Friday, 8 February 2013

Teachers Guide to the Raspberry Pi

The Raspberry Pi is a tiny little computer that costs about £30. It can do most things that a computer can do, but its size and the fact that it is very cheap makes it ideal for electronics projects. It was originally designed to be for the education market, but pretty quickly a lot of hobbyists have seen its potential and used it for everything from a small-scale web servers to brewery controllers. This guide is intended for teachers to help get the most from the device and find all the relevant resources.  There will be plenty more educational resources available as people release them.

Getting Your Pi

The Three official supplier are:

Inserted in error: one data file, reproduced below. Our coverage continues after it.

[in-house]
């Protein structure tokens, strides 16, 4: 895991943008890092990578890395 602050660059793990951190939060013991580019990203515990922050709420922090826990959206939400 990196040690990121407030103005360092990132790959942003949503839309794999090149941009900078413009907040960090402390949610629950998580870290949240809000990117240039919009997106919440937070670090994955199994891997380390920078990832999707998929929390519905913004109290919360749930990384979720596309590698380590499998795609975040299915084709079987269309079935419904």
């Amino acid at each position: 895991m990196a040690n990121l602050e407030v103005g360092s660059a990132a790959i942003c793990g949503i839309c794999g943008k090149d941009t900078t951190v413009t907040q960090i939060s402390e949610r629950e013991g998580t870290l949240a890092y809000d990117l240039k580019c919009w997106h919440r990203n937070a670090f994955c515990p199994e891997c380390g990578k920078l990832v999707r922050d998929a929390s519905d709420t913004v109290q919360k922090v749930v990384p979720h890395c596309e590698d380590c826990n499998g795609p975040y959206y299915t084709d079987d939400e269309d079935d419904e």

You can buy your Pi from a number of outlets and some come with necessary accessories.  If you buy a plain Pi you will need:
1. an HDMI cable and TV or DVI cable to suitable monitor
2. USB Keyboard and mouse
3. 2GB or larger SD Card. (To set up a card, see: http://elinux.org/RPi_Easy_SD_Card_Setup)

Teaching your first lesson with the Pi

Here are the 10 lesson ideas that you might wish to use with a vanilla Raspberry Pi


Programming with Pi

For educational purposes two languages stand out:

There are several books available if you would like something in print:
Enter: RPi for a 40% discount.

Hello World! is another nice book for Python.


Electronics Projects with Pi

This is really where the Pi comes into its own and people have been doing amazing things with the Pi. I wholeheartedly recommend that you have a look at the official Website and forums for examples: http://www.raspberrypi.org/

There are two projects that are really interesting:

  • Pi-Face - By the university of Manchester, simple to use interface
  • Gert Board - Bit more complex, but can get more out of it. Now available assembled. Good tutorial over at Tech Fruits

Other Useful Links






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